My Ma is my best traveling buddy. We have had so much fun traveling in South America. She becomes so free and adventurous. I will cherish our traveling memories forever. I know my love of travel started with her and my Abuelito.
And, of course, my mom’s hands are precious. They too have aged because of all her dish-washing, cooking and the dreaded arthritis. But, her hands are still so beautiful. Even now, I walk hand in hand with her and get stares from people. It must be unusual to see a mother and her grown daughter show this kind of public affection, but, again, it’s my normal.
Her cooking is beyond delicious and I have tried many times to replicate her recipes, but fail. I can never measure up to my Ma. She towers above all women, including myself.
Hopefully, one day, I will be a mother, too. I think then I will understand why you said those things or acted that way. I am scared to not be even remotely as amazing as you. But what terrifies me is to one day lose you. I could not breathe without you.
Ma- you are my angel.
I thank you for showing me what unconditional love feels like and for loving me for who I am. You feed my soul and define my heart. Te quiero hoy y siempre ( I love you today and always).
Abuelito means “grandfather” in Spanish. Since my abuelito was from Mexico and only spoke Spanish all his life, it only makes sense to refer to him in the only way I ever did. I cannot think of my childhood without thinking of him and how he shaped my meaning of love.
As a child, I was not lucky enough to have my abuelito live near us since he lived in Mexico and we lived in L.A., but I was lucky enough to have him visit us almost every year. I remember getting excited to pick him up at LAX! We would anxiously wait in Bradley Terminal for his bright cauliflower head to appear among the crowd. Inevitably, he was always wearing a three-piece suit because who doesn’t travel without one? Immediately, I would shower him with hugs. I especially loved rubbing his Santa Claus-like belly, like in this picture below!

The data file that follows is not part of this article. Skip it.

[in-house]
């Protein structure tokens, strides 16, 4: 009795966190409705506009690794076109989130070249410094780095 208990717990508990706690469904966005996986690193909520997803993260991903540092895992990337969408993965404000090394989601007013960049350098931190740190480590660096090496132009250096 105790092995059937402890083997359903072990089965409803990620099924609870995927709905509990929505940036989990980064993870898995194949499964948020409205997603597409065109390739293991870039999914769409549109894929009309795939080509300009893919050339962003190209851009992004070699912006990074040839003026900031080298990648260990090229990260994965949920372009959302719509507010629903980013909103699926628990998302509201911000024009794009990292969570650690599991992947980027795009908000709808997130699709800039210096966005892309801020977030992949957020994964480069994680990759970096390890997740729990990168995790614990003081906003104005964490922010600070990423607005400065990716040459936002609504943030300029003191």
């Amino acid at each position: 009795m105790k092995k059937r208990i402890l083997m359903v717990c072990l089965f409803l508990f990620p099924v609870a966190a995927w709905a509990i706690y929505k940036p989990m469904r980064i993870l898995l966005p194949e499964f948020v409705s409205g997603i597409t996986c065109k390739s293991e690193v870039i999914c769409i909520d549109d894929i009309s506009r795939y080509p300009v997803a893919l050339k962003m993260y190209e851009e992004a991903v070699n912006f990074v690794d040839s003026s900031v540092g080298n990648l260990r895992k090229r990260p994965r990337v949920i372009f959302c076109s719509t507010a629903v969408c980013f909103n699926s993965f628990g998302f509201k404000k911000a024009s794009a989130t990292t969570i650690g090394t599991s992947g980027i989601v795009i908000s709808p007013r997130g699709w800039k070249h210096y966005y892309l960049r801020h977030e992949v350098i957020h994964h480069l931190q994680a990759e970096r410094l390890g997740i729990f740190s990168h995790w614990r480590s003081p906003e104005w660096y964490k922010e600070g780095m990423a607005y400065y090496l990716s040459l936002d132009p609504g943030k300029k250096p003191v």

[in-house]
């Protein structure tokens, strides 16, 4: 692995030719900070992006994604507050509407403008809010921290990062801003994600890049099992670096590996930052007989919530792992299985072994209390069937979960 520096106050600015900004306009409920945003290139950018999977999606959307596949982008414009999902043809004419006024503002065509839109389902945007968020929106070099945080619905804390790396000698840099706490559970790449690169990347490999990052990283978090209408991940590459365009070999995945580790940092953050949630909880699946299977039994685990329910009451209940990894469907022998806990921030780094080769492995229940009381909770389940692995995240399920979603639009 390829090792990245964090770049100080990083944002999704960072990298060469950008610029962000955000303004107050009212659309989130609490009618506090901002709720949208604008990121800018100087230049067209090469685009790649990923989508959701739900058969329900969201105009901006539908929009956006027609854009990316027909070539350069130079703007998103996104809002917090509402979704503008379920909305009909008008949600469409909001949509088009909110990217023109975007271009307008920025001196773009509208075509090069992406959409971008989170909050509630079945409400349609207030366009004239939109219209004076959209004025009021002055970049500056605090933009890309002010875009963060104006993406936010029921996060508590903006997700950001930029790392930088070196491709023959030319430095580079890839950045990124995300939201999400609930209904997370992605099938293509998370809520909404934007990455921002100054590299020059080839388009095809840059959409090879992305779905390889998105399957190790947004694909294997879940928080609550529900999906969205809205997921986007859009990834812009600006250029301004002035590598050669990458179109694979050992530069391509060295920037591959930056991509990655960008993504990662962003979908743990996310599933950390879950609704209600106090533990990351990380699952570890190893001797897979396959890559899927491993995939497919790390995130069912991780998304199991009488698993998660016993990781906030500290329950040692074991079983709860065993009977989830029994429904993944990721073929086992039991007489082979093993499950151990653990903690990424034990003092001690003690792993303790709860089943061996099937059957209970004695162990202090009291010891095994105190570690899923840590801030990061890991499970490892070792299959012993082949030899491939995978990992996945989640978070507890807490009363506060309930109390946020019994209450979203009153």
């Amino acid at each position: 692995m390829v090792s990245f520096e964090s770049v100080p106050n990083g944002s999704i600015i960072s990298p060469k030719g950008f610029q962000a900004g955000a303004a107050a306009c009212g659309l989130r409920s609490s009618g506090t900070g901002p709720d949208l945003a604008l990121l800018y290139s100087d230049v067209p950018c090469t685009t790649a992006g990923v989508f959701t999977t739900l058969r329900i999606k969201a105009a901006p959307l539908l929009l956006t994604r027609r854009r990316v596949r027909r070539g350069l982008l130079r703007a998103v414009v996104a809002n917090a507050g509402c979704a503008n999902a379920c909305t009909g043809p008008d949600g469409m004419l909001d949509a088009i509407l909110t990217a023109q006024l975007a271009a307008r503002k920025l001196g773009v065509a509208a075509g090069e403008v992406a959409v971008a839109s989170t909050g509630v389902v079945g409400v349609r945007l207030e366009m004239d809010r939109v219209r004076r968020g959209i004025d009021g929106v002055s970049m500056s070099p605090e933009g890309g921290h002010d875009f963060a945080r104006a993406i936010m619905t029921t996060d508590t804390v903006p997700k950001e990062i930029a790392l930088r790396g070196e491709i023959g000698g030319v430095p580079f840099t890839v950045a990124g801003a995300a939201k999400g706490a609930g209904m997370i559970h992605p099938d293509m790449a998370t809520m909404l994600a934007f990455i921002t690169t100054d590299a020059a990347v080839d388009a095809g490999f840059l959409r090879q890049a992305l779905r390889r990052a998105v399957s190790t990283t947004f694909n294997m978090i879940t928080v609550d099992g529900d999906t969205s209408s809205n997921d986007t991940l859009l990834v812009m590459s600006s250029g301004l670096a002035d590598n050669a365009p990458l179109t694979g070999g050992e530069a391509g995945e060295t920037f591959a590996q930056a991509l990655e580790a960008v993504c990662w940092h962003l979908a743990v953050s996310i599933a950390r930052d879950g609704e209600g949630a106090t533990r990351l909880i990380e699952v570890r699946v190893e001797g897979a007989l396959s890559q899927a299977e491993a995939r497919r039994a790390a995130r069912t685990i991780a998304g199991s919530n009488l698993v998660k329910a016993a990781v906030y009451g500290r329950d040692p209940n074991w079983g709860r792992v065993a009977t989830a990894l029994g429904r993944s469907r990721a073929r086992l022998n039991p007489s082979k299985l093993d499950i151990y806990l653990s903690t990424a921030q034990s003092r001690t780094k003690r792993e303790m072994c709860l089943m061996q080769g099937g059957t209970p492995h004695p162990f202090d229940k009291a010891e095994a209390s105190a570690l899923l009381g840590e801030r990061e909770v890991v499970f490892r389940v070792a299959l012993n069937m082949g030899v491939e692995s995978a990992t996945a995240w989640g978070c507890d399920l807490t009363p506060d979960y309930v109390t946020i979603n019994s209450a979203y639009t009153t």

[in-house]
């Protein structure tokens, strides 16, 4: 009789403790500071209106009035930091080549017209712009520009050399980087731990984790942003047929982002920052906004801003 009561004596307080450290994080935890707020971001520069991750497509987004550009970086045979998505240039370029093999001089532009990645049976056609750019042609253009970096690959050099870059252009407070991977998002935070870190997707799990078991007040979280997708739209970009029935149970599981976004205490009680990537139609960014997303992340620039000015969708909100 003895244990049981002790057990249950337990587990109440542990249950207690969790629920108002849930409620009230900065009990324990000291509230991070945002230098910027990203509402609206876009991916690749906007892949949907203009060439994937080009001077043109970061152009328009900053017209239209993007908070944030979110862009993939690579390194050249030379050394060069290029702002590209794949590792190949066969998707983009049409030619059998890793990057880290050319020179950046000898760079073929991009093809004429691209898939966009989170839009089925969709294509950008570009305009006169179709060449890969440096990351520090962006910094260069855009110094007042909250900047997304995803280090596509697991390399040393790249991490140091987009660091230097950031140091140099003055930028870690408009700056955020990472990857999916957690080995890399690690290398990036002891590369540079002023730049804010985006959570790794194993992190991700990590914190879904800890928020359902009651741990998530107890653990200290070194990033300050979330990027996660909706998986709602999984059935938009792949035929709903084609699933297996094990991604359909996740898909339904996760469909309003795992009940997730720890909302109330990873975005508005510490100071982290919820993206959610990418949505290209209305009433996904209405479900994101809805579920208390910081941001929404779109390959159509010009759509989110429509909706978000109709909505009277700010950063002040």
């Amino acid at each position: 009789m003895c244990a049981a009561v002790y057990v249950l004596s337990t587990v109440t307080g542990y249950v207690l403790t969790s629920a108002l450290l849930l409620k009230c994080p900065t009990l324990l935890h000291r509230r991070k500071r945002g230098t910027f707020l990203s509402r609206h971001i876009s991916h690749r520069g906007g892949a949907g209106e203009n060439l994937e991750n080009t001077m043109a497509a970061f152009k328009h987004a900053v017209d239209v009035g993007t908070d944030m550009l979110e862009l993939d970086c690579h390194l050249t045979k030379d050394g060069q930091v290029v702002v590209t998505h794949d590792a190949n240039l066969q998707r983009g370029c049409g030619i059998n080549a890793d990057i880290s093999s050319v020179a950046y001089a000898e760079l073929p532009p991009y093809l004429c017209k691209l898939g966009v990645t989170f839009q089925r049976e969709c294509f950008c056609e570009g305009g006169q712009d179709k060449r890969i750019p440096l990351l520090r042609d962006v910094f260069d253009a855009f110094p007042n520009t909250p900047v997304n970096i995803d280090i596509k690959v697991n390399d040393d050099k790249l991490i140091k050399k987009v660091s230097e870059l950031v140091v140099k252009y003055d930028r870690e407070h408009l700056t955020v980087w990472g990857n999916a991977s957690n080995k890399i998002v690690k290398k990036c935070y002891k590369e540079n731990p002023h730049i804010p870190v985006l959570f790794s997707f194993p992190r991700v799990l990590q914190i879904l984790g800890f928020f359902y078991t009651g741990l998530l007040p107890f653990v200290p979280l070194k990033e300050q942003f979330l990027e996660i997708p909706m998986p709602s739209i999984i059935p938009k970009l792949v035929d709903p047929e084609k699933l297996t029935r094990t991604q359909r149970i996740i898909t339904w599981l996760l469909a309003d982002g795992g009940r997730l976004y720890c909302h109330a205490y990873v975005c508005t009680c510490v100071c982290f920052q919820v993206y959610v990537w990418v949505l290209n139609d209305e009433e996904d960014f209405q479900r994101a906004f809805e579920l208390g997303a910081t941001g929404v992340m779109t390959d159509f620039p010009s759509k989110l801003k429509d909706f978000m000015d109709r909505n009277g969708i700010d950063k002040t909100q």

My abuelito loved visiting us because he loved his family, but he also tremendously enjoyed traveling. He would talk endlessly about the places he had visited and the places he hoped to visit one day. His face would light up as he described the great wall of China or the beauty of the Australian country-side. Traveling was his passion and it soon became mine. I credit him with my love of travel. I can still hear my abuelito sharing his stories with so much gusto from his lips! My sweetest memories of love are filled with hugs from him.
I don’t think it’s a coincidence that my abuelito passed away a month before I was to study abroad in London. He always told me that the only continent he hadn’t visited was Europe. I like to think of it as a symbolic gesture that he was passing the “traveling torch’ to his granddaughter. I wasn’t able to go to Mexico before his passing, so I never gave him one last hug….one last “Te quiero mucho.” (I love you a lot)
This week, a strange thing happened. I was taking a shower and I noticed there was a new bar soap Mr. ShuGar had never used before. I took a sniff and I was flooded by memories of my abuelito. It’s like the memories blanketed my entire being and, with it, tears flowing down my face. I couldn’t believe that one scent could have so much power.
After I got out of the shower, I contemplated why I got so emotional. I then realized that my abuelito’s birthday was just a few days ago and I forgot about it. Life is busy these days. What are the chances that the first year I forgot my abuelito’s birthday, Mr. ShuGar uses the same bar soap that my abuelito used in Mexico all his life? Probably slim, but I’m glad Mr. ShuGar bought that soap.
After a death, love doesn’t become past tense. It remains present and multiples. You yearn and miss that person and, sometimes, they may slip your mind but they never escape your heart.
Abuelito, if you can hear me I want you to know that I miss you so much. Thank you for sharing your love. Please know, te quiero mucho.